Reminder of Repressive U.S. Gold Rush
Letter to the Editor

Sir, Martin Wolf asks "How likely is financial repression?" (May 25). Based on the historical record, as he suggests, it's pretty likely.

He does not mention a most egregious case of financial repression: the confiscation of all their gold from American citizens by their government in the 1930s, so they could be forced to hold depreciated fiat dollars. (The Federal Reserve Banks had their gold confiscated, too, and still own none.)

This was followed by default on the gold bonds of the US. For its citizens to own gold was made criminal by the American government, an outrageous and oppressive act that remained in force for decades.

Yes, when pushing comes to shoving, never underestimate what coercive measures governments will undertake. Mr Wolf's reminder is timely.

Alex J. Pollock is a resident scholar at AEI.

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About the Author

 

Alex J.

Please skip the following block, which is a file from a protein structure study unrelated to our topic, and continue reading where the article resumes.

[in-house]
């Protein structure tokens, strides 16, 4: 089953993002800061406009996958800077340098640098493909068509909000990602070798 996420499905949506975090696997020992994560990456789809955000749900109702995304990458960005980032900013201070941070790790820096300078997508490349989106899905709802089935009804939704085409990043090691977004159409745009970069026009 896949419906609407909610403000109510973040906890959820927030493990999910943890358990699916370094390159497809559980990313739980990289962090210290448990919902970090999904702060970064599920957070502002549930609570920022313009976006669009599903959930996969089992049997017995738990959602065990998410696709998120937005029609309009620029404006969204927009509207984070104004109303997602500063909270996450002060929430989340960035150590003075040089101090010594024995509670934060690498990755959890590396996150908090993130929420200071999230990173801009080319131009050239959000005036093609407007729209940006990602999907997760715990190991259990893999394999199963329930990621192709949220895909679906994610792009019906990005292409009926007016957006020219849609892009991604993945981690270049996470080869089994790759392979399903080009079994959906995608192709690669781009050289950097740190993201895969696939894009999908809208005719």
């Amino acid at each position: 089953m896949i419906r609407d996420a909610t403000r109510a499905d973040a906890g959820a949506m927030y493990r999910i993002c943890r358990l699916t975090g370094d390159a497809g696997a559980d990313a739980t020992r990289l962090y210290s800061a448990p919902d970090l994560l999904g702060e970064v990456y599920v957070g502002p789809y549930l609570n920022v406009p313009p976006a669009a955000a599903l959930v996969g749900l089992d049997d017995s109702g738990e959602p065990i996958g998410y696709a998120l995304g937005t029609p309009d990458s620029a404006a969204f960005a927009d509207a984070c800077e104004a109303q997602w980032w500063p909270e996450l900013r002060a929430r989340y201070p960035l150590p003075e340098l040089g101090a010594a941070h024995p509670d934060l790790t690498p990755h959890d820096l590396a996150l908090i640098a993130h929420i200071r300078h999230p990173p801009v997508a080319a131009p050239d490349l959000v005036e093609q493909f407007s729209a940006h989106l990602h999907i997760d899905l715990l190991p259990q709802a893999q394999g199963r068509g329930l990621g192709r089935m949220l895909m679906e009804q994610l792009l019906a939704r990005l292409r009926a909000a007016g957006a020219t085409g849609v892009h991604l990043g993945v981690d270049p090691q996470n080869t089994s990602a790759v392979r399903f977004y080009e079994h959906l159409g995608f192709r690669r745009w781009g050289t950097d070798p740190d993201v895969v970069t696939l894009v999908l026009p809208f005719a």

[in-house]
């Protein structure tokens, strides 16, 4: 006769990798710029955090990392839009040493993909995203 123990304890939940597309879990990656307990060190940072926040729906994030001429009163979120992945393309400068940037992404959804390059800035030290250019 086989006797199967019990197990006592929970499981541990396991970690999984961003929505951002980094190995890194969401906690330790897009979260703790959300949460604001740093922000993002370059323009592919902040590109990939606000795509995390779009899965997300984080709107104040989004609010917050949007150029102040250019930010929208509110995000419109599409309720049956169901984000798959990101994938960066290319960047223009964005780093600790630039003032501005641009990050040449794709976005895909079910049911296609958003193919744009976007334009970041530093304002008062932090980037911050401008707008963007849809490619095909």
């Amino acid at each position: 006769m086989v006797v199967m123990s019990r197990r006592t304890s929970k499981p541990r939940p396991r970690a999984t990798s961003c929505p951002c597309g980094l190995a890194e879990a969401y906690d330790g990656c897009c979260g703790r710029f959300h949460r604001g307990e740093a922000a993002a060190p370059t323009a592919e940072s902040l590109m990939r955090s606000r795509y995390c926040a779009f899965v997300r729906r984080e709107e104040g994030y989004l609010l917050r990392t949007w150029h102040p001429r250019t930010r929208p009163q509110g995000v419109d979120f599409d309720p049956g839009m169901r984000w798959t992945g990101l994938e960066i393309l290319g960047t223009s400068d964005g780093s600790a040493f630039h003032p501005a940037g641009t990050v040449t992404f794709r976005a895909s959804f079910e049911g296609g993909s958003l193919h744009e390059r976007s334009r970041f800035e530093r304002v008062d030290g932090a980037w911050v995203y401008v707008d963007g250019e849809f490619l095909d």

Pollock
  • Alex J. Pollock is a resident fellow at the American Enterprise Institute (AEI), where he studies and writes about housing finance; government-sponsored enterprises, including Fannie Mae, Freddie Mac, and the Federal Home Loan Banks; retirement finance; and banking and central banks. He also works on corporate governance and accounting standards issues.


    Pollock has had a 35-year career in banking and was president and CEO of the Federal Home Loan Bank of Chicago for more than 12 years immediately before joining AEI. A prolific writer, he has written numerous articles on financial systems and is the author of the book “Boom and Bust: Financial Cycles and Human Prosperity” (AEI Press, 2011). He has also created a one-page mortgage form to help borrowers understand their mortgage obligations.


    The lead director of CME Group, Pollock is also a director of the Great Lakes Higher Education Corporation and the chairman of the board of the Great Books Foundation. He is a past president of the International Union for Housing Finance.


    He has an M.P.A. in international relations from Princeton University, an M.A. in philosophy from the University of Chicago, and a B.A. from Williams College.


  • Phone: 202.862.7190
    Email: apollock@aei.org
  • Assistant Info

    Name: Emily Rapp
    Phone: (202) 419-5212
    Email: emily.rapp@aei.org

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